Can the car/motor vehicle ‘workhorse exemption’ apply where an employee lives away from home during the week?

The exemptions under sections 8(2) and 47(6)  of the FBT Act apply where there is no private use of the vehicle during the year of  tax and at a time when the benefit was provided other than:

work-related travel of the employee: and

other private use by the employee or an associate of the employee, being other use that was minor, infrequent and irregular.

‘Work related travel’ for the above purpose is defined to include travel by the employee between their place of residence and the place of employment or any other place from which or at which the employee performs duties of their employment. It also includes travel that is incidental to travel in the course of performing the duties of their employment. 

The words ‘place of residence’ means –

(a) a place at which the person resides; or

(b) a place at which the person has sleeping accommodation 

whether on a permanent or temporary basis, and whether or not on a shared basis.

The Scenario

It is now fairly common for taxpayers from regional centres or country towns to have full-time long term employment in a state capital city such as Melbourne or Sydney. Indeed, as a result of the COVID-19 pandemic, this type of arrangement is likely to increase! Employees in this situation commonly decide not to commute daily between their home and place of employment, but have a place residence in each centre.

Typically, that may involve the family living full-time in the ‘family home’ in the regional centre or country town (the first residence), and the employee living in the major city (the second residence) for perhaps five days, returning to the family home at weekends.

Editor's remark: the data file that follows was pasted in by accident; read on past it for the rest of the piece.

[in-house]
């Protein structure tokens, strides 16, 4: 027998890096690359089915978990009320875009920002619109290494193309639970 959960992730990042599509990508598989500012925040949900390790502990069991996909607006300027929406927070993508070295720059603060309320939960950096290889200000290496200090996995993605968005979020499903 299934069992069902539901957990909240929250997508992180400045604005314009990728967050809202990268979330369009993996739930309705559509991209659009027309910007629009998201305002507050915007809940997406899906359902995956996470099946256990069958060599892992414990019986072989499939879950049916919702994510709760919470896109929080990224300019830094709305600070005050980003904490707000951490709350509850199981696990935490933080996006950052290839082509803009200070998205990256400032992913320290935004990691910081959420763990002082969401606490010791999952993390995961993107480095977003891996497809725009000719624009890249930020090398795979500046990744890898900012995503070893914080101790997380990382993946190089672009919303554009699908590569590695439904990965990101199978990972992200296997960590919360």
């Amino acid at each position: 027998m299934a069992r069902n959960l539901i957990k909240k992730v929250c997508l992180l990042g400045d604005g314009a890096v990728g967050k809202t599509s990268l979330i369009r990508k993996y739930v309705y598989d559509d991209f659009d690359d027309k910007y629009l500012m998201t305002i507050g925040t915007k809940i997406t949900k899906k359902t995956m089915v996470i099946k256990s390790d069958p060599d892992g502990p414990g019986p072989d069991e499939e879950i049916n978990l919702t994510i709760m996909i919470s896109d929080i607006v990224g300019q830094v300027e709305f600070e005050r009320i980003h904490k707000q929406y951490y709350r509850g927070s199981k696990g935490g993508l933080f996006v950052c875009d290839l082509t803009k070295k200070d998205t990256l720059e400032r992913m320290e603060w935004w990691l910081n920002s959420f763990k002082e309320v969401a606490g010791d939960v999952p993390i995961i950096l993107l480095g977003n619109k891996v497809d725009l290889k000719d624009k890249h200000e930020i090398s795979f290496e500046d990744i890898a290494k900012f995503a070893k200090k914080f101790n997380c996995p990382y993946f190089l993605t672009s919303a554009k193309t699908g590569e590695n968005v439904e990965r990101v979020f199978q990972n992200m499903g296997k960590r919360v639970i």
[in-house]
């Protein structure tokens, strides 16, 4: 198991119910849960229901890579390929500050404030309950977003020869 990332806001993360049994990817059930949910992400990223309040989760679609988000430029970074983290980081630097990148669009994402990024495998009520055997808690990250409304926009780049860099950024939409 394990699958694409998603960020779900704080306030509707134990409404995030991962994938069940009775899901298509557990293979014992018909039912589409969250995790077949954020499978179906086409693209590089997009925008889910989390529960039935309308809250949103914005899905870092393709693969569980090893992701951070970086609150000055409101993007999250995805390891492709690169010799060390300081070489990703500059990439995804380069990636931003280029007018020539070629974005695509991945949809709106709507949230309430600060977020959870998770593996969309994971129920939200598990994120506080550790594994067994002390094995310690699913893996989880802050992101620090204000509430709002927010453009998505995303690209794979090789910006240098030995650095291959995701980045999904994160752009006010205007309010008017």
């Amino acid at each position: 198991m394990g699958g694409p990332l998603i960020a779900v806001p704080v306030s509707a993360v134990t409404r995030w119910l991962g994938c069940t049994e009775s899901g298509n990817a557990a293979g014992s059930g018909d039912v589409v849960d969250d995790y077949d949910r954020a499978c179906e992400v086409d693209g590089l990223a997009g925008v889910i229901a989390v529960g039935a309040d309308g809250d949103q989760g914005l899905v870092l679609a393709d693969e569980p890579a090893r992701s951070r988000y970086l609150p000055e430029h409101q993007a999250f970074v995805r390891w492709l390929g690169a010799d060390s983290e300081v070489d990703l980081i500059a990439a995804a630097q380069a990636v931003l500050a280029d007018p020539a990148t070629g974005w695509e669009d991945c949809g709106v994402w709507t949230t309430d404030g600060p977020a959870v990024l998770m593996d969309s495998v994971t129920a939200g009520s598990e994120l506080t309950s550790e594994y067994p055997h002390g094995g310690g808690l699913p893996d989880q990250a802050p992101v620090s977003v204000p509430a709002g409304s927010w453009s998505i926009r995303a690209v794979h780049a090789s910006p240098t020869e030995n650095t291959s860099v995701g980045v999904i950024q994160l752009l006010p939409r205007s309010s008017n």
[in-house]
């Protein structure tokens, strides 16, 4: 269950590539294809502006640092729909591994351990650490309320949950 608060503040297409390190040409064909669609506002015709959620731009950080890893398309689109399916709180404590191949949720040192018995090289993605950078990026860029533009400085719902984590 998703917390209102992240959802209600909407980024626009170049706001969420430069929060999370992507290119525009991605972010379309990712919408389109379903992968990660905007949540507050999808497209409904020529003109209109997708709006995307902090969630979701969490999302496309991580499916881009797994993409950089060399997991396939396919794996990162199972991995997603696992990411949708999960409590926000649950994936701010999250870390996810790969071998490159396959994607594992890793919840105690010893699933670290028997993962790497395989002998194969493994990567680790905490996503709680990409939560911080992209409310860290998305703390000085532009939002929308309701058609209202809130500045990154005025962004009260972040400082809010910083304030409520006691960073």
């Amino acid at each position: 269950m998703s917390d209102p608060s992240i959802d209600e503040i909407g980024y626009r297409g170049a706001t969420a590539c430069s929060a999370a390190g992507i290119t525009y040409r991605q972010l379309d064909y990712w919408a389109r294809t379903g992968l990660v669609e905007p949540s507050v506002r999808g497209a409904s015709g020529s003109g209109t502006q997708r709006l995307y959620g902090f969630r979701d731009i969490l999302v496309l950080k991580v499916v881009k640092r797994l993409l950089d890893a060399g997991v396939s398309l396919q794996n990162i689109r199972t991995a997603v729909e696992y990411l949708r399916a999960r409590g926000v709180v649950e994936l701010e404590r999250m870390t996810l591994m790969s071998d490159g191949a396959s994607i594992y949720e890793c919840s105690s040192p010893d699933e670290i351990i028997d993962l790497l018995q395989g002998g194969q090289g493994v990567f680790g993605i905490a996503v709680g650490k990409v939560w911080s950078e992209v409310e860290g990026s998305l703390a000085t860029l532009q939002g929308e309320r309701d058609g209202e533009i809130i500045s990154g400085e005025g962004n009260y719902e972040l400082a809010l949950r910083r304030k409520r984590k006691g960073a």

The question is if such an employee uses an ‘exempt vehicle’, for example a utility, to travel between the second residence and his/her place of work during the week, and then uses that utility to travel between the place employment and the first residence at the end of that period, and the first residence and the place employment at the start of that period, whether that travel is still ‘work related’ for the purposes of the section 8(2) and section 47(6) exemptions.

The Answer

Paragraph 12 of now withdrawn Miscellaneous Taxation Ruling MT 2030 stated that “A place of residence of a person is thus the place where he or she resides or has some form sleeping accommodation. The customary meaning the word ‘reside’ is to dwell permanently or for a considerable time, or have one’s abode for a time. In turn ‘residence’ means the place, especially the house, in which one resides; a dwelling place; or a dwelling“.

Given that a dwelling need only be a place which the person occupies or where they eat and sleep, it is our view that an employer could accept, in the circumstances outlined, than an employee has two places of residence for the purposes of ‘work related travel’.

In the scenario put forward, the ‘family home’ is a ‘place of residence’ (the first residence) and the city residence (the second residence) is also a ‘place of residence’ while the employee is residing at that location. This does not require a consideration as to whether one of those places of residence is the employee’s ‘usual place of residence’. That is a different concept.

Accordingly, where an employee uses a ‘utility’ to travel between:

  • the second residence and his/her place of work during the week
  • the place of employment and the first residence at the weekend, and
  • the first residence and the place of employment at the end of that period

that travel will be ‘work related travel’ for the purposes of the section 8(2) and section 47(6) exemptions.

On the assumption the other use of the vehicle is for work related purposes and other private travel that is minor, infrequent and irregular, no FBT is payable.

This article provides a general summary of the subject covered and cannot be relied upon in relation to any specific instance. It is not intended to be, nor should it be relied upon as, a substitute for professional advice. TaxEd Pty Ltd and any person connected with its production disclaim any liability in connection with any use.